on January 7, 2019
The two lead articles are ‘Onwards to 2019 with Strong Tailwind’ and ‘Let the Race Begin – And the Speculation’.
To say 2018 was a remarkable year for IPOs is an understatement. With favorable market conditions during the first three quarters of the year, nearly 200 public offerings were completed rivaling, after a long lull, the strong activity levels in 2014 and early 2000s. More important, of all the companies going public in 2018, 38 were valued at $1 billion or more at the time of their IPO. This made 2018 the year with the highest number of unicorn public offerings since the 2000 dot-com bubble. Looking ahead, 2019 is shaping up to be another remarkable year for technology unicorns.
Lyft and Uber have already announced their plans to IPO in 2019 and a number of others are teeing up for their own IPOs. Whether the rush to the exits is due to tightening market conditions or some other reason, the 2019 IPO pipeline is promising to be remarkable in terms of numbers and size.Read More
on November 20, 2018
Online food-delivery platforms have hit their stride if recent funding rounds are any indication. Instacart raised $600 million in early October at a $7 billion valuation. DoorDash raised $250 million last August at a $4 billion valuation, topping its own earlier round of $535 million in March at a $1.4 billion valuation. Postmates raised $300 million in September at a $1.1 billion valuation. UberEats, an emerging leader in the delivery business, should be valued at $20 billion according to Goldman Sachs. To say the online food delivery business is hot will be an understatement.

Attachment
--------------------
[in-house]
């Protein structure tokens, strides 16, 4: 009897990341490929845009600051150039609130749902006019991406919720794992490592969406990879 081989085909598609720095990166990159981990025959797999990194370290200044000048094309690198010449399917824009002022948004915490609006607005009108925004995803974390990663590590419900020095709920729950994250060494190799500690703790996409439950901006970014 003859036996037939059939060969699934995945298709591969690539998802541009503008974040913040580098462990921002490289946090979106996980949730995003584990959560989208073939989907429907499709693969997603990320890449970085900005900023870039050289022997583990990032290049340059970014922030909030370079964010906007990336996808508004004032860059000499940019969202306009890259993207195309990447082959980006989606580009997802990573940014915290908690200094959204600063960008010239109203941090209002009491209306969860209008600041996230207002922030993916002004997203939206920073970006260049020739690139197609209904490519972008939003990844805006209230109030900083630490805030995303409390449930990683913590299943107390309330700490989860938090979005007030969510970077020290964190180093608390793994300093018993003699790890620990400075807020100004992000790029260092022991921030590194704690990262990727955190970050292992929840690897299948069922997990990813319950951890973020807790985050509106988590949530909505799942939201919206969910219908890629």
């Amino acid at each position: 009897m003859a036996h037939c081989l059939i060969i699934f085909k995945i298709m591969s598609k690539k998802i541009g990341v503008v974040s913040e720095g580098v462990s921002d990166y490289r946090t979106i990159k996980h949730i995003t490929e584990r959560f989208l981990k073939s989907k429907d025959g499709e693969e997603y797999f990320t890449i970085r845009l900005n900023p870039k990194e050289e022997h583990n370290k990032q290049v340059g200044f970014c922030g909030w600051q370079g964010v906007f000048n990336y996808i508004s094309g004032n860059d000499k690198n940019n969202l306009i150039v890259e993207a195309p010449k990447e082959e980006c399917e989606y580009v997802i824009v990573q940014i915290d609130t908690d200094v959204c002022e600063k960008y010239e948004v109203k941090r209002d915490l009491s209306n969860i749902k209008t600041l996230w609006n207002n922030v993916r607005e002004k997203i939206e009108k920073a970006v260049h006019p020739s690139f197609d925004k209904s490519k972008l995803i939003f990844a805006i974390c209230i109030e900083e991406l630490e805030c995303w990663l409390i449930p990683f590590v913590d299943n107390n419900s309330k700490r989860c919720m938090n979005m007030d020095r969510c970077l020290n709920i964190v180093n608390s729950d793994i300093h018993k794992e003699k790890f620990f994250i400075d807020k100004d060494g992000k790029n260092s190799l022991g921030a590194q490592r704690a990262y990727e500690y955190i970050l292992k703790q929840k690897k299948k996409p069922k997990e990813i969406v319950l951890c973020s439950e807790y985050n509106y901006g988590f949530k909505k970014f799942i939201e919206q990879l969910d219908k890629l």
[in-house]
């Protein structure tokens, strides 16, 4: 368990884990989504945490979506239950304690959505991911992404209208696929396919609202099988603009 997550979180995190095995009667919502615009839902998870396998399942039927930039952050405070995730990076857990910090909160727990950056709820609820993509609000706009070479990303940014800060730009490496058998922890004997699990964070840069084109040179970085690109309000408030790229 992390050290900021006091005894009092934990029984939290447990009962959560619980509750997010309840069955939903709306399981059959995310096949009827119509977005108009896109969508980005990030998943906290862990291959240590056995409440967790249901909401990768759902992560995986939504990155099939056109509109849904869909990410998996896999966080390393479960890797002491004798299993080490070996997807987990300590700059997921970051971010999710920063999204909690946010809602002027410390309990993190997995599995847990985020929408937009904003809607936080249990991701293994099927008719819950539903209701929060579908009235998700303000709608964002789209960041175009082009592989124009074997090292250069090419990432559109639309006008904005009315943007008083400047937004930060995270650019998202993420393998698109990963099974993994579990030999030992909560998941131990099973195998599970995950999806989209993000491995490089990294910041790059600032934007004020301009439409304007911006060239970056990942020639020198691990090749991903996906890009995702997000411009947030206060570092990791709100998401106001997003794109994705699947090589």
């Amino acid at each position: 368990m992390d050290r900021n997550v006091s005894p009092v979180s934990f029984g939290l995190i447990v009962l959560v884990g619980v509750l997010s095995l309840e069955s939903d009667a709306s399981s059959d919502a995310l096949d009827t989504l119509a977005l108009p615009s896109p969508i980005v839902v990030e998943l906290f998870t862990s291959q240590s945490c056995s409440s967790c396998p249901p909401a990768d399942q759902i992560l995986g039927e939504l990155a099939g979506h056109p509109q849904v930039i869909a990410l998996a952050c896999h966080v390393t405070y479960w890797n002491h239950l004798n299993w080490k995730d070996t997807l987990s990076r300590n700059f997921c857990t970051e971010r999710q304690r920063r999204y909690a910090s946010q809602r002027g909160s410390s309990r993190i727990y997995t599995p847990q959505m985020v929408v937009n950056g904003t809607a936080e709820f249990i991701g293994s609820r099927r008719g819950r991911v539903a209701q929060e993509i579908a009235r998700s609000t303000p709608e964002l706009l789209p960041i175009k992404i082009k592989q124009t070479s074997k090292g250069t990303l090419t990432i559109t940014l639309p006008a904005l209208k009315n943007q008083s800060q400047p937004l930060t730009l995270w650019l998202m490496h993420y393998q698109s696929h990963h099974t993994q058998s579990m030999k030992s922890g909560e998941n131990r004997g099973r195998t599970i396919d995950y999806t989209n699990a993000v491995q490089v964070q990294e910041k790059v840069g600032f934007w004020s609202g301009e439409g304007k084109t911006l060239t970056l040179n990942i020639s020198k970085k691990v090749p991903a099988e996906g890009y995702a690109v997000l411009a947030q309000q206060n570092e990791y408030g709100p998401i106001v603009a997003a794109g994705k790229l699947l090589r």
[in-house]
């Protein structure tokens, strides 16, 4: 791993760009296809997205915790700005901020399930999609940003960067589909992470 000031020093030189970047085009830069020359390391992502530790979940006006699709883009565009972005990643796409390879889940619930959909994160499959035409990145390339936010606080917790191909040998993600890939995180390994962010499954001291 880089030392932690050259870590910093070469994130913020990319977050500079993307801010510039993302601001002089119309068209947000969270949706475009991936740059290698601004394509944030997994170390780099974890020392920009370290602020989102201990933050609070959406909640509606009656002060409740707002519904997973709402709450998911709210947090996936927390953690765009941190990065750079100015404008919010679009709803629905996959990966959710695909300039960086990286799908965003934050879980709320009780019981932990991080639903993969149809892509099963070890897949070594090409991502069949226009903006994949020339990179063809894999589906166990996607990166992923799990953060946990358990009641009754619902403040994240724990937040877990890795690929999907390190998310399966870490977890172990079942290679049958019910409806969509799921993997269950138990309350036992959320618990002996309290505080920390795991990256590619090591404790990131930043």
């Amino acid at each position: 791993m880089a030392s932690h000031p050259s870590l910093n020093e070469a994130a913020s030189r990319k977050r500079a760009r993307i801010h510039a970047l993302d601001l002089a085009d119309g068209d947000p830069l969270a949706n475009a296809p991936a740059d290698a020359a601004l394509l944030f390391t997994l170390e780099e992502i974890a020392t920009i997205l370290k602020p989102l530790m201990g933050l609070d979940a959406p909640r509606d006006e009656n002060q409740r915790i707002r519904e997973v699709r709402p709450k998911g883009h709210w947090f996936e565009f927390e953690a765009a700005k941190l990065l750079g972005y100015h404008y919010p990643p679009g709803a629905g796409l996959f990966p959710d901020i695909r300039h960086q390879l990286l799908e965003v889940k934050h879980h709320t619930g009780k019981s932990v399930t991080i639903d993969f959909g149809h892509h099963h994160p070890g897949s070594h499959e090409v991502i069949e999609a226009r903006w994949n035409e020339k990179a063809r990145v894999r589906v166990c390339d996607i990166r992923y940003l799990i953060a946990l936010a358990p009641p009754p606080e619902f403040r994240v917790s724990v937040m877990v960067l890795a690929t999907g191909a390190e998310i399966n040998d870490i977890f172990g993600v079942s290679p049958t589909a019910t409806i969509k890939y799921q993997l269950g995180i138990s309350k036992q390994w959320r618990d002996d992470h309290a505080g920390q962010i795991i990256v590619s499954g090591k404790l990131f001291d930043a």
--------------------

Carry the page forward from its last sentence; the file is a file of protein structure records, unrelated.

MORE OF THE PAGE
The second article highlights the key takeaways from the spate of IPOs since the beginning of 2017 to September 2018. We highlighted a number of trends and patterns that we believe are noteworthy.Read More
on November 20, 2018
‘Trade Ware Redux but This Time It’s Different’. If the ongoing US-China trade war reminds you of the trade war with Japan in the 1980s, you are not mistaken. However the stakes are higher this time, particularly relating to VC investments that have been mutually beneficial over the last 10 years but could get negatively impacted if the rhetoric heats up further.
‘Cashierless Checkouts – Another Shot Across the Bow of Middle Class Jobs’. The cashierless checkout technology is no longer just a possibility. It’s a reality and it’s happening now. While this technology provides business efficiency for Amazon, it comes with major socioeconomic consequences – not all beneficial.Read More
on August 27, 2018
The first lead article is titled ‘NYC Slams the Brakes on New Registrations’. The New York City council ruled to place a year-long cap on registration of new vehicles for ride-hailing businesses. This comes against the backdrop of worsening congestion, low driver wages, and the decimation of the once-thriving taxi industry, all of which, the pro-ban lobby believes has been caused by the explosive growth of for-hire vehicles. Leaving the political and socio-economic arguments of this new law aside, if the cap goes into effect, which is likely, we believe the revenue impact to the overall ride hailing market and Uber in particular in NYC will be minimal – roughly 6% of Uber’s total consolidated revenue base.
The second article is titled ‘Going from Copycats to Innovators, Chinese Startups are Turning the Tables’. China is accused of shamelessly cloning U.S. tech firms and business models. According to the New York Times, intellectual-property theft accounts for over $600 billion in losses per year in the U.S. Copy to China (C2C) is a term commonly used to describe Chinese companies copying the business model of successful foreign businesses. But some experts are saying that U.S. companies are now ‘borrowing’ from China more than ever before. Copy to America (C2A) could very likely become the next wave.Read More
on August 27, 2018